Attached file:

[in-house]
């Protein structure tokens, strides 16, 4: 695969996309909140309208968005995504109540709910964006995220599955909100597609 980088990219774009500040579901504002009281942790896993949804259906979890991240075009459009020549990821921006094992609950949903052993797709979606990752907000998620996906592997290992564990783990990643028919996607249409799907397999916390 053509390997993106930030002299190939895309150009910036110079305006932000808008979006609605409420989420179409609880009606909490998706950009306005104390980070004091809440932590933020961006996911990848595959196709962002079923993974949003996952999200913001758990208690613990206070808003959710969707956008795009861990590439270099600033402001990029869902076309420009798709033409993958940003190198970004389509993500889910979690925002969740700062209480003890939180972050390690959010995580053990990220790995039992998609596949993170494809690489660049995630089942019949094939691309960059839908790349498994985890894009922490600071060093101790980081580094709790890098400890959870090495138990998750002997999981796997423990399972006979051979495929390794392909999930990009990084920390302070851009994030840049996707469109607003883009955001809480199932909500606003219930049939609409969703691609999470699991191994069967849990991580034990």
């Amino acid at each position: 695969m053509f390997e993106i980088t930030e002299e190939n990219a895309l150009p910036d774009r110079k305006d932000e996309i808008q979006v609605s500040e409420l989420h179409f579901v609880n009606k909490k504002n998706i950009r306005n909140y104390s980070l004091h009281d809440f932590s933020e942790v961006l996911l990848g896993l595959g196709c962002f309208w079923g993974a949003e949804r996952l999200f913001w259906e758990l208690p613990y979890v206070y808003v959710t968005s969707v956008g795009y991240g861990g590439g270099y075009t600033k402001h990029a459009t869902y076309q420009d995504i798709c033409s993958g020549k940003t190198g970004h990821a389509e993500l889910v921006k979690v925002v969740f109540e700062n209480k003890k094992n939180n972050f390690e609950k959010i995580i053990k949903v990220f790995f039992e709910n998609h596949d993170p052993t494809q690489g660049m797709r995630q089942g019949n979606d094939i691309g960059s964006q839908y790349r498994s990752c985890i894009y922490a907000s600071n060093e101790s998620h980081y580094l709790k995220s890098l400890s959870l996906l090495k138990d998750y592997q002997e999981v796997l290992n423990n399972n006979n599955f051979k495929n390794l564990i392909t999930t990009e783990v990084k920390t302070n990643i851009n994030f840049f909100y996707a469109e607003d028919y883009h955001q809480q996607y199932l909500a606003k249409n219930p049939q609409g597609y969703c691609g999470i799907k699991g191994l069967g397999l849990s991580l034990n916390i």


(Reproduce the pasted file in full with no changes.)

[in-house]
């Protein structure tokens, strides 16, 4: 695969996309909140309208968005995504109540709910964006995220599955909100597609 980088990219774009500040579901504002009281942790896993949804259906979890991240075009459009020549990821921006094992609950949903052993797709979606990752907000998620996906592997290992564990783990990643028919996607249409799907397999916390 053509390997993106930030002299190939895309150009910036110079305006932000808008979006609605409420989420179409609880009606909490998706950009306005104390980070004091809440932590933020961006996911990848595959196709962002079923993974949003996952999200913001758990208690613990206070808003959710969707956008795009861990590439270099600033402001990029869902076309420009798709033409993958940003190198970004389509993500889910979690925002969740700062209480003890939180972050390690959010995580053990990220790995039992998609596949993170494809690489660049995630089942019949094939691309960059839908790349498994985890894009922490600071060093101790980081580094709790890098400890959870090495138990998750002997999981796997423990399972006979051979495929390794392909999930990009990084920390302070851009994030840049996707469109607003883009955001809480199932909500606003219930049939609409969703691609999470699991191994069967849990991580034990």
């Amino acid at each position: 695969m053509f390997e993106i980088t930030e002299e190939n990219a895309l150009p910036d774009r110079k305006d932000e996309i808008q979006v609605s500040e409420l989420h179409f579901v609880n009606k909490k504002n998706i950009r306005n909140y104390s980070l004091h009281d809440f932590s933020e942790v961006l996911l990848g896993l595959g196709c962002f309208w079923g993974a949003e949804r996952l999200f913001w259906e758990l208690p613990y979890v206070y808003v959710t968005s969707v956008g795009y991240g861990g590439g270099y075009t600033k402001h990029a459009t869902y076309q420009d995504i798709c033409s993958g020549k940003t190198g970004h990821a389509e993500l889910v921006k979690v925002v969740f109540e700062n209480k003890k094992n939180n972050f390690e609950k959010i995580i053990k949903v990220f790995f039992e709910n998609h596949d993170p052993t494809q690489g660049m797709r995630q089942g019949n979606d094939i691309g960059s964006q839908y790349r498994s990752c985890i894009y922490a907000s600071n060093e101790s998620h980081y580094l709790k995220s890098l400890s959870l996906l090495k138990d998750y592997q002997e999981v796997l290992n423990n399972n006979n599955f051979k495929n390794l564990i392909t999930t990009e783990v990084k920390t302070n990643i851009n994030f840049f909100y996707a469109e607003d028919y883009h955001q809480q996607y199932l909500a606003k249409n219930p049939q609409g597609y969703c691609g999470i799907k699991g191994l069967g397999l849990s991580l034990n916390i």